Women’s archival representation in rhetoric and writing studies has been flattened by the incremental circulation of their texts, projecting significant gaps in public canons from this era. Sometimes these gaps are caused by digitized university collections that represent too closely the interests of their donors. At other times, women faculty held contingent or untenured positions, making it harder to locate them in traditional venues such as conference programs, published textbooks, or faculty course lists. In response, LWP moves feminist historical inquiry towards a model of locatability: a flexible ecology that describes how histories get written as a result of historians’ interventions with them.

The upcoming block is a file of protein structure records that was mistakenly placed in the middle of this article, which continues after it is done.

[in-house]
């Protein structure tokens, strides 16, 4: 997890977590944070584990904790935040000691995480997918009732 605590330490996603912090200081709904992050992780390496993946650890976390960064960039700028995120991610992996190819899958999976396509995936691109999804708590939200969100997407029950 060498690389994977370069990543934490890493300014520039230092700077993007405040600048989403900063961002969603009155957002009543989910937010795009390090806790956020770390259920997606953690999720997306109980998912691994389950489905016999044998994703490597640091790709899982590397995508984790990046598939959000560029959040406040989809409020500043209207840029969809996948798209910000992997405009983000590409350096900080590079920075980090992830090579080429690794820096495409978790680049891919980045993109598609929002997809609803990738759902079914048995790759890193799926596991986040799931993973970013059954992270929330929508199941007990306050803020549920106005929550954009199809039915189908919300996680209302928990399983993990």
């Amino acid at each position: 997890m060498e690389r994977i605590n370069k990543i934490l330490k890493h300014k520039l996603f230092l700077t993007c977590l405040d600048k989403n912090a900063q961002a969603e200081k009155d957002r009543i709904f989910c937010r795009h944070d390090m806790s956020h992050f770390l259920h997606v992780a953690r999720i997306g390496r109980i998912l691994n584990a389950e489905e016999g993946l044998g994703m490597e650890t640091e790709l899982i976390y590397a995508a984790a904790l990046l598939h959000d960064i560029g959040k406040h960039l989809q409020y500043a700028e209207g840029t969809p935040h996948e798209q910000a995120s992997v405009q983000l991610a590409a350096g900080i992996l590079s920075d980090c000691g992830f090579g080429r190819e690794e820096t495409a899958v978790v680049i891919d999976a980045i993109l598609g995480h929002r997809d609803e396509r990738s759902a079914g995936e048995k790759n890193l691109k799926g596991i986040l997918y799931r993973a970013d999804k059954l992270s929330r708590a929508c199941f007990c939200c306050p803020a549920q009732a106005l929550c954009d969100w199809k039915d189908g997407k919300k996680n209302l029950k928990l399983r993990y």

The question of how we chart feminist historiography seems fundamentally a question of how we chart the migration of intellectual capital, and in turn how we believe or assume this capital can shift or be moved. LWP joins several other digital projects that emphasize movement as a key historical methodology, although its movement paradigms are not guided exclusively by the circulation patterns of objects, but by references or ephemera. Specifically, LWP strives to present a migration paradigm that is guided by unprocessed, partially processed, or digitally obscure sources, rather than by the systematic circulation of published texts. In its final form, LWP will act as a user-contributed tool for preserving, analyzing, visualizing and making this information accessible, leaving greater possibilities up to the interpretation of its users.